Don’t you hate how modern crash test standards and bunker-inspired design trends conspire to make it impossible to see out the back of most vehicles? So does the government agency that requires those crash-test standards. According to a new proposed rule [full proposal in PDF here]:
NHTSA is proposing to expand the required field of view for all passenger cars, trucks, multipurpose passenger vehicles, buses, and low-speed vehicles rated at 10,000 pounds or less, gross vehicle weight. Specifically, NHTSA is proposing to specify an area immediately behind each vehicle that the driver must be able to see when the vehicle’s transmission is in reverse. It appears that, in the near term, the only technology available with the ability to comply with this proposal would be a rear visibility system that includes a rear-mounted video camera and an in-vehicle visual display. Adoption of this proposal would significantly reduce fatalities and injuries caused by backover crashes involving children, persons with disabilities, the elderly, and other pedestrians.
But how many of the 228 annual fatalities blamed on backover incidents in light-duty vehicles would really have been solved by a backup camera, and how many were caused by plain stupidity or negligence? After all, even NHTSA admits that the proposed fix might not make a difference…
But the government can’t just do nothing about the stupidity of its citizens. So rather than come to the understanding that government is incapable of protecting irresponsible citizens from themselves,
the agency has tentatively concluded that providing the driver with additional visual information about what is directly behind the driver’s vehicle is the only effective near-term solution at this time to reduce the number of fatalities and injuries associated with backover crashes
Because it’s not the best solution, dammit, it’s the only solution. And armed with that “tentative” conclusion, NHTSA’s boffins set about looking for a “tentative” solution:
We tentatively concluded that an area with a width of 10 feet (5 feet to either side of a rearward extension of the vehicle’s centerline) and a length of 20 feet extending backward from a transverse vertical plane tangent to the rearmost point on the rear bumper encompasses the highest risk area for children and other pedestrians to be struck. Therefore, we are proposing that test objects of a particular size within that area must be visible to drivers when they are driving backward.
Needless to say, no vehicle is capable of providing that kind of rearward vision without some kind of video or sensor system… at least not in this age of bloated C-pillars and gunslit windows. As a result, it seems that starting in 2014, every vehicle will need to be equipped with some form of backup camera system. NHTSA envisions the following phase-in:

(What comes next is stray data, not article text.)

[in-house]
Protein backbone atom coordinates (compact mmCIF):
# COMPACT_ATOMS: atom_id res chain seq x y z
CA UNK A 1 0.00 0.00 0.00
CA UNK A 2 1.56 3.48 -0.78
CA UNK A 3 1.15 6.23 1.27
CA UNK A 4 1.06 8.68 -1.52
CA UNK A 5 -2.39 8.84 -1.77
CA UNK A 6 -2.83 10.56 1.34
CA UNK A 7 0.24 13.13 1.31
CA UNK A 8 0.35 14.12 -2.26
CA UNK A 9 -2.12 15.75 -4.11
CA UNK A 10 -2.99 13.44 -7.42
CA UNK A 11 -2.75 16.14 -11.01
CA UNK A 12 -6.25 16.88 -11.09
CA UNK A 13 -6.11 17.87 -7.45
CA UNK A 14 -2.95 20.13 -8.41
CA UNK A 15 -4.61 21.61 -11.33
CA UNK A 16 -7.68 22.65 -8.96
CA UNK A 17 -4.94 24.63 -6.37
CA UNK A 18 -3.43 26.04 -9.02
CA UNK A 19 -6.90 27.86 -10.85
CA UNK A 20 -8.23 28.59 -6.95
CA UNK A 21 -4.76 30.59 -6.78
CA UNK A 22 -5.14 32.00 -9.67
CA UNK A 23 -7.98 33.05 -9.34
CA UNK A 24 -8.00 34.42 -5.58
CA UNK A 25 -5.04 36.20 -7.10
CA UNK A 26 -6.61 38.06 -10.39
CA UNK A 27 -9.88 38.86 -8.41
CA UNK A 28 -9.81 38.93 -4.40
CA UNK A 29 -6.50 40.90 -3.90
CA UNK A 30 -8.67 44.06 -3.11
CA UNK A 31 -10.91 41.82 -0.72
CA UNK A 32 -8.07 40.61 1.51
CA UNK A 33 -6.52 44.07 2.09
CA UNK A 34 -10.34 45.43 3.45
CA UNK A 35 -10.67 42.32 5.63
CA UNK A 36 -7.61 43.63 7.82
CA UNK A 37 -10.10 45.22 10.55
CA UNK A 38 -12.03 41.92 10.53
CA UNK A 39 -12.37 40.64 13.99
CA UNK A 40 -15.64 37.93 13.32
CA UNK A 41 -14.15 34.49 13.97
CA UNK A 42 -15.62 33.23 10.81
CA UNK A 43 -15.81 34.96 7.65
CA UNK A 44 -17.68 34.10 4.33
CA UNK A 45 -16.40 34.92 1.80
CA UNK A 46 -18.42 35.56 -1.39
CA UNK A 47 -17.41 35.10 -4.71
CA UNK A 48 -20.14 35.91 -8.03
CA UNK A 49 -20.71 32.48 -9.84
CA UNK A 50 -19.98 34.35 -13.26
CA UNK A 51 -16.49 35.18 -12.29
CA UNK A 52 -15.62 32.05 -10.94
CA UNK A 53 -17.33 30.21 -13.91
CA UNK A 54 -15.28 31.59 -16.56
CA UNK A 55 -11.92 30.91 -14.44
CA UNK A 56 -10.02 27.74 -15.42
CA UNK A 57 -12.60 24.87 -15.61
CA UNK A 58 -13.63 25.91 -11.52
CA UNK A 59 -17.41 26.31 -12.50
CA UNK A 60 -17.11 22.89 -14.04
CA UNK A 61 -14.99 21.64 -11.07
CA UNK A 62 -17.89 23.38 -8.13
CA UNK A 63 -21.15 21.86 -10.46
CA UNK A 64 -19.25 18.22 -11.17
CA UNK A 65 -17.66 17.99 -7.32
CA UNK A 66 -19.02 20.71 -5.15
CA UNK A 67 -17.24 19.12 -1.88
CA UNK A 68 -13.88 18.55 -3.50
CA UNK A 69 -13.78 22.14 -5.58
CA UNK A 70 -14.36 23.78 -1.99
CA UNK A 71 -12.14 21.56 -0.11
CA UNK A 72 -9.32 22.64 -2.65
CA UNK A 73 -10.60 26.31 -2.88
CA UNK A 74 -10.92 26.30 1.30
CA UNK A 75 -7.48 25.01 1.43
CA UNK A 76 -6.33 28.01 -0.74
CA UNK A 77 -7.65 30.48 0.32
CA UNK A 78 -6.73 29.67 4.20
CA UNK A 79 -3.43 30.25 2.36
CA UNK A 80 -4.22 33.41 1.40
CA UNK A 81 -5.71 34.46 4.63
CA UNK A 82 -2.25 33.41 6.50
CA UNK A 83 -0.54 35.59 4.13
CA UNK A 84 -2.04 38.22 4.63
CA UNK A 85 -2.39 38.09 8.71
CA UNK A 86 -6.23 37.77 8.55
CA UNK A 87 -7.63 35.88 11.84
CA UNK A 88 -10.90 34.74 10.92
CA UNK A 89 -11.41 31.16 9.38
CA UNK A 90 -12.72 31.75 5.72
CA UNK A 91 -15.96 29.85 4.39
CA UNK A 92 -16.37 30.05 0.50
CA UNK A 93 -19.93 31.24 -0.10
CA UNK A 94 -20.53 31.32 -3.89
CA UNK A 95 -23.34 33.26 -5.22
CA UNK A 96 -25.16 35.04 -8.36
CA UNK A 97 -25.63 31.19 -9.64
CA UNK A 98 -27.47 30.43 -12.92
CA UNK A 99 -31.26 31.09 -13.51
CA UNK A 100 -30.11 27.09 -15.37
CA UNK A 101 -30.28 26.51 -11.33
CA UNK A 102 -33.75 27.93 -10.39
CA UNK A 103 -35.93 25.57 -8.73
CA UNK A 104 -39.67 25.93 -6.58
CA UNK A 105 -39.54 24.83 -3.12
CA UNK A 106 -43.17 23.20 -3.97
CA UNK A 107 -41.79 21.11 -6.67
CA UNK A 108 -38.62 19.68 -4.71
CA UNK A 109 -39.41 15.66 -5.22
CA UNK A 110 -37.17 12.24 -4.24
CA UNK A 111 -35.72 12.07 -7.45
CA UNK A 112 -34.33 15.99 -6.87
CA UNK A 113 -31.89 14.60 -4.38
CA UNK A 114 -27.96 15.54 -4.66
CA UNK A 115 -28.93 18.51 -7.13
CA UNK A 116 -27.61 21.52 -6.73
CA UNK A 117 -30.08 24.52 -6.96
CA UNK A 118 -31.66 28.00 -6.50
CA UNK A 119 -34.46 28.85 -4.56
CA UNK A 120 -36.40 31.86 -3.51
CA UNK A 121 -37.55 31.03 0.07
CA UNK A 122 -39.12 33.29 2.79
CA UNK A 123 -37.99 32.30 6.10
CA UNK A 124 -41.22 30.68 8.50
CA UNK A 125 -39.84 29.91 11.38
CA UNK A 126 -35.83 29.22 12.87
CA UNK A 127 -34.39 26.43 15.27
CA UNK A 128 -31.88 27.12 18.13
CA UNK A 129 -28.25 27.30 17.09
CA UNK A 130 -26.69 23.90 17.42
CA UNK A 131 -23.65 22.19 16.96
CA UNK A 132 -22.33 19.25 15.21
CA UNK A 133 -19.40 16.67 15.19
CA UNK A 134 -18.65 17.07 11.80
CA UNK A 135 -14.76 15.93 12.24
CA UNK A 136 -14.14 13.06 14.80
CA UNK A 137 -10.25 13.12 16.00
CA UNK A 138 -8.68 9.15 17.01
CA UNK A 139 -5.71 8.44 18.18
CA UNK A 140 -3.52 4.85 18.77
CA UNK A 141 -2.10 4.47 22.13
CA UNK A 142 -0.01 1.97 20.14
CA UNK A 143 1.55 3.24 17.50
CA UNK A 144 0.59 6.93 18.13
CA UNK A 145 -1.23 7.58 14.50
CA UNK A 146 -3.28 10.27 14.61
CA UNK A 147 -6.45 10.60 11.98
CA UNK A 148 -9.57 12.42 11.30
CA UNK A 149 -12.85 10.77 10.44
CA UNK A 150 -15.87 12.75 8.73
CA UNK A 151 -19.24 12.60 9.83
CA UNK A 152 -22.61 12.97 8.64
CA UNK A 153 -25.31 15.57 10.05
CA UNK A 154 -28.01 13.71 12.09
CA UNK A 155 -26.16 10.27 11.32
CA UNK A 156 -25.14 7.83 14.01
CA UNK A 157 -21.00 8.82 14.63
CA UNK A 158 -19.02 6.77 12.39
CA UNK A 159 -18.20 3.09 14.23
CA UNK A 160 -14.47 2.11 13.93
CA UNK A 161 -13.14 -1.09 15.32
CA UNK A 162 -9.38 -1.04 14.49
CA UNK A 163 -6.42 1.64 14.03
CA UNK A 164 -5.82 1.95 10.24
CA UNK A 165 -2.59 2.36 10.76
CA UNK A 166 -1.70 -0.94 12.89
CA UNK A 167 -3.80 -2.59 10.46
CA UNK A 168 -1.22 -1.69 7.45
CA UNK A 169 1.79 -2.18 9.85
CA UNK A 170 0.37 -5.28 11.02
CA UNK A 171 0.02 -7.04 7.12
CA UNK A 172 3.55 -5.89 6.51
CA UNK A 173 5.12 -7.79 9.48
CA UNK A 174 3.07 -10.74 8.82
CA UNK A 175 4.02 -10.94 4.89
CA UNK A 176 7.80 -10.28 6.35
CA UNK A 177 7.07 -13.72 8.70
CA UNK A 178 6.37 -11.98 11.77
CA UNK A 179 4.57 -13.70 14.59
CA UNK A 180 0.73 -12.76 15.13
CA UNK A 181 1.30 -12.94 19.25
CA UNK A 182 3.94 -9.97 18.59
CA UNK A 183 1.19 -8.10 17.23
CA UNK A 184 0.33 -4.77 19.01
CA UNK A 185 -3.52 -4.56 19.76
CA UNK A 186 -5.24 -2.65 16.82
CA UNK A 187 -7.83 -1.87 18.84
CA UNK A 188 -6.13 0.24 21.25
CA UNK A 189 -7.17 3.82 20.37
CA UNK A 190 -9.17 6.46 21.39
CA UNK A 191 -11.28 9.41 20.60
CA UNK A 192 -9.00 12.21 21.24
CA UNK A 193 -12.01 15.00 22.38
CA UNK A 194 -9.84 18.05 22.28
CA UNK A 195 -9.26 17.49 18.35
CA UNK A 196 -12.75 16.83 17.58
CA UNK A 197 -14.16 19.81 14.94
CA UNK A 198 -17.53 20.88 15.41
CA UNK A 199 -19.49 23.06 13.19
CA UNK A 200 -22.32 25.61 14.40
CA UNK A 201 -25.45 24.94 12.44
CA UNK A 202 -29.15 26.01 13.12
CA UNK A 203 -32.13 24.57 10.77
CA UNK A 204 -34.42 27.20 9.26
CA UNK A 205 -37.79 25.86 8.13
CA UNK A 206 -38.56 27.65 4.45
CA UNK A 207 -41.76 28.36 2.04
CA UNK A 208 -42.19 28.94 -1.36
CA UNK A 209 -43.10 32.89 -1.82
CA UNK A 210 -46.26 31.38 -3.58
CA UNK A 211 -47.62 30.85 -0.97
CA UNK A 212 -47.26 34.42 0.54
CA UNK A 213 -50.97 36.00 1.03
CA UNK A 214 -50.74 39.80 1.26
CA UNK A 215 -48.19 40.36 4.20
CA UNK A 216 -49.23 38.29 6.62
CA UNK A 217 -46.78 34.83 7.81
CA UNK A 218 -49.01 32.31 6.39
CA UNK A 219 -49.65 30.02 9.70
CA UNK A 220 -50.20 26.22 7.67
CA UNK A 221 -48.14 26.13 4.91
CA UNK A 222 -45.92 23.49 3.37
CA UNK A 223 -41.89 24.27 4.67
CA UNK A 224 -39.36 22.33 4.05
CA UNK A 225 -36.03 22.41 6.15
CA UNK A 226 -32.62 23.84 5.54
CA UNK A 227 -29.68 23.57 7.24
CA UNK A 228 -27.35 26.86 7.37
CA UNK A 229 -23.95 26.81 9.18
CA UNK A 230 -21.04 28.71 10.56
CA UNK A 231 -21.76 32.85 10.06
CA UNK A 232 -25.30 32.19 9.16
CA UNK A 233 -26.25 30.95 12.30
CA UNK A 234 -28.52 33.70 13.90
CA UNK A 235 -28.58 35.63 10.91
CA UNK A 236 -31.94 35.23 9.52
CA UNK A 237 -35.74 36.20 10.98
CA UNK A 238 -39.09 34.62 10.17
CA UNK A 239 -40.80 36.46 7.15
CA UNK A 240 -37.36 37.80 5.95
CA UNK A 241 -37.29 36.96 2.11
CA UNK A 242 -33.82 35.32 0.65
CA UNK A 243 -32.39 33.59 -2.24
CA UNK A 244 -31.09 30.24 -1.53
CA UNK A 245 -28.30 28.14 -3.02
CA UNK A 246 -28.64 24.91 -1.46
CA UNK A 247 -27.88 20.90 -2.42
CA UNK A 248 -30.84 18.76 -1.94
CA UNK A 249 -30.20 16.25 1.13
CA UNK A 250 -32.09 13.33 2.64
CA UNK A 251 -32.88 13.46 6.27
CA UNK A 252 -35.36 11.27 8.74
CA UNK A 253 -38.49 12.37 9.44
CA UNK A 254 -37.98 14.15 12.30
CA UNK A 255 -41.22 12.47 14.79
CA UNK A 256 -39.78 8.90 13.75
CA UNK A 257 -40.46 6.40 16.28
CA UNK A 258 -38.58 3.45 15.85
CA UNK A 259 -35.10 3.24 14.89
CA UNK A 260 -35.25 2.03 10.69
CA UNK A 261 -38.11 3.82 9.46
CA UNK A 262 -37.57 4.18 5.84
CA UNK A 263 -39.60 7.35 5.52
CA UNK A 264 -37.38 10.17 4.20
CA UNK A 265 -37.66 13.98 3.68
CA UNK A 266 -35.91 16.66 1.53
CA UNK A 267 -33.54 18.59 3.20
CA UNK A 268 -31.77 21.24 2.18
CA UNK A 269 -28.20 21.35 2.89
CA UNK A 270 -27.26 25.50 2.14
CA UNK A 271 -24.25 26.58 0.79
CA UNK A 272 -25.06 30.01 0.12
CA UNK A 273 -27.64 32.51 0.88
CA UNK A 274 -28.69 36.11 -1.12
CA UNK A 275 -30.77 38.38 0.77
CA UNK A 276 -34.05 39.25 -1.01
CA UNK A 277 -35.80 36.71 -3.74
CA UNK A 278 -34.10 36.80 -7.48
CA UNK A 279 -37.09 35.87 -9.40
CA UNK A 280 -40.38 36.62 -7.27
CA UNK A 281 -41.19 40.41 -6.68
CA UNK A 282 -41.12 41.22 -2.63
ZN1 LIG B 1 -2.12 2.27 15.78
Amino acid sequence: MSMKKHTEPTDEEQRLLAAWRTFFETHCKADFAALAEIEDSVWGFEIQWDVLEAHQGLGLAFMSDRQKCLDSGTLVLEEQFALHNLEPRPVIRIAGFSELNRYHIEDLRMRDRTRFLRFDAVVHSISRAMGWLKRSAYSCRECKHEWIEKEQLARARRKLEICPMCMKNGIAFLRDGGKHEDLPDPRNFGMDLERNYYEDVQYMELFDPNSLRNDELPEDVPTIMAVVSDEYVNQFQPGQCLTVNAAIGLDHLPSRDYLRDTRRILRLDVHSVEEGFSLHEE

- 0% of the vehicles manufactured before September 1, 2012;
- 10% of the vehicles manufactured on or after September 1, 2012, and before September 1, 2013;
- 40% of the vehicles manufactured on or after September 1, 2013, and before September 1, 2014; and
- 100% of the vehicles manufactured on or after September 1, 2014.
The one downside: NHTSA admits that of all the possible solutions, video backup systems are
the most expensive single technology. When installed in a vehicle without any existing visual display screen, rearview video systems are currently estimated to cost consumers between $159 and $203 per vehicle, depending on the location of the display and the angular width of the lens. For a vehicle that already has a suitable visual display, such as one found in route navigation systems, the incremental cost of such a system is estimated to be $58 – $88, depending on the angular width of the lens.
Based on the composition and size of the expected vehicle fleet, the total incremental cost, compared to the MY 2010 fleet, to equip a 16.6 million new vehicle fleet with rearview video systems is estimated to be $1.9 billion to $2.7 billion annually. These costs are admittedly substantial.
Indeed they are… especially for an industry that also has to balance crashworthiness with sharply-increasing fuel-efficiency standards. But if this will really stop people from being backed over and killed, it might be worth it. What’s the story there?
Using the effectiveness estimates that we have generated and assuming that all vehicles would be equipped with this technology, we believe the annual fatalities that are occurring in backing crashes can be reduced by 95 to 112.
That’s $20m+ per life saved… again, assuming that sheer technology-proof idiocy isn’t the real cause of most of these crashes. Which it probably is. But luckily, NHTSA has some emotionally manipulative arguments that might make you justify that cost regardless. To wit:
100 of the 228 annual victims of backover crashes are very young children with nearly their entire lives ahead of them. There are strong reasons, grounded in this consideration and in considerations of equity, to prevent these deaths… Some of the benefits of the proposed rule are hard to quantify, but are nonetheless real and significant. One such benefit is that of not being the direct cause of the death or injury of a person and particularly a small child at one’s place of residence. In some of these cases, parents are responsible for the deaths of their own children; avoiding that horrible outcome is a significant benefit… There is evidence that many people value the lives of children more than the lives of adults.In any event, there is special social solicitude for protection of children. This solicitude is based in part on a recognized general need to protect children given their greater vulnerability to injury and inability to protect themselves.
NHTS argues that because small children can’t be trained to listen for “backup beeps,” backup cameras are necessary.